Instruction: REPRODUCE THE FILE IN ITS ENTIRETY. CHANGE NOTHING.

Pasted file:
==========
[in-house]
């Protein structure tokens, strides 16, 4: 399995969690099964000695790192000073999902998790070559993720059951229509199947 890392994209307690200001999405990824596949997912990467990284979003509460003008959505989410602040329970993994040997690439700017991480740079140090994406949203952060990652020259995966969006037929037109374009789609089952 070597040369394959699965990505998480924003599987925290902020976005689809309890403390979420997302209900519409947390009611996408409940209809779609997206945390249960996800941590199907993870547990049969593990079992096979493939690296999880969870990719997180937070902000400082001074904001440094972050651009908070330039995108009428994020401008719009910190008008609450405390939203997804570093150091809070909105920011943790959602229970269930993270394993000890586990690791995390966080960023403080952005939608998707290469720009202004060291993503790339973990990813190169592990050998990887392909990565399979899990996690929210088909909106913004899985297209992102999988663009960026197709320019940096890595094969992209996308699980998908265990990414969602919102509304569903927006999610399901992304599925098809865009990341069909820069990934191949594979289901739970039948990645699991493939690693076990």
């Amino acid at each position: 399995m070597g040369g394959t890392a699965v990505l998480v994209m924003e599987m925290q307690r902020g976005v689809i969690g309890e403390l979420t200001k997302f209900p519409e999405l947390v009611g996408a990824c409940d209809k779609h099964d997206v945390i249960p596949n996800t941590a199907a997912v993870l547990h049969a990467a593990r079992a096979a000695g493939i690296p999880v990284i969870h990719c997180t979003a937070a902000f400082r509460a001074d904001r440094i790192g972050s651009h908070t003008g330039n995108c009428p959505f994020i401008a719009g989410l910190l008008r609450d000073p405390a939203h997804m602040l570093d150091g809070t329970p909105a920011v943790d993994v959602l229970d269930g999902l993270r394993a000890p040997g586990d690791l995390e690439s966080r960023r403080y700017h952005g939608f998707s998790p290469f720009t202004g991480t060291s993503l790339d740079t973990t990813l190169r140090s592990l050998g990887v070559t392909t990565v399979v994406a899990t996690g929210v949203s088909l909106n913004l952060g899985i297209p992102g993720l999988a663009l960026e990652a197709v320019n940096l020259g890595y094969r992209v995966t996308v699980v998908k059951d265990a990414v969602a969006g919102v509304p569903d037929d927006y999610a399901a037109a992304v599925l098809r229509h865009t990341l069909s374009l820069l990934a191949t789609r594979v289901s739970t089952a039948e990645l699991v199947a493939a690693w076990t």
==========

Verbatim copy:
[in-house]
């Protein structure tokens, strides 16, 4: 399995969690099964000695790192000073999902998790070559993720059951229509199947 890392994209307690200001999405990824596949997912990467990284979003509460003008959505989410602040329970993994040997690439700017991480740079140090994406949203952060990652020259995966969006037929037109374009789609089952 070597040369394959699965990505998480924003599987925290902020976005689809309890403390979420997302209900519409947390009611996408409940209809779609997206945390249960996800941590199907993870547990049969593990079992096979493939690296999880969870990719997180937070902000400082001074904001440094972050651009908070330039995108009428994020401008719009910190008008609450405390939203997804570093150091809070909105920011943790959602229970269930993270394993000890586990690791995390966080960023403080952005939608998707290469720009202004060291993503790339973990990813190169592990050998990887392909990565399979899990996690929210088909909106913004899985297209992102999988663009960026197709320019940096890595094969992209996308699980998908265990990414969602919102509304569903927006999610399901992304599925098809865009990341069909820069990934191949594979289901739970039948990645699991493939690693076990």
């Amino acid at each position: 399995m070597g040369g394959t890392a699965v990505l998480v994209m924003e599987m925290q307690r902020g976005v689809i969690g309890e403390l979420t200001k997302f209900p519409e999405l947390v009611g996408a990824c409940d209809k779609h099964d997206v945390i249960p596949n996800t941590a199907a997912v993870l547990h049969a990467a593990r079992a096979a000695g493939i690296p999880v990284i969870h990719c997180t979003a937070a902000f400082r509460a001074d904001r440094i790192g972050s651009h908070t003008g330039n995108c009428p959505f994020i401008a719009g989410l910190l008008r609450d000073p405390a939203h997804m602040l570093d150091g809070t329970p909105a920011v943790d993994v959602l229970d269930g999902l993270r394993a000890p040997g586990d690791l995390e690439s966080r960023r403080y700017h952005g939608f998707s998790p290469f720009t202004g991480t060291s993503l790339d740079t973990t990813l190169r140090s592990l050998g990887v070559t392909t990565v399979v994406a899990t996690g929210v949203s088909l909106n913004l952060g899985i297209p992102g993720l999988a663009l960026e990652a197709v320019n940096l020259g890595y094969r992209v995966t996308v699980v998908k059951d265990a990414v969602a969006g919102v509304p569903d037929d927006y999610a399901a037109a992304v599925l098809r229509h865009t990341l069909s374009l820069l990934a191949t789609r594979v289901s739970t089952a039948e990645l699991v199947a493939a690693w076990t």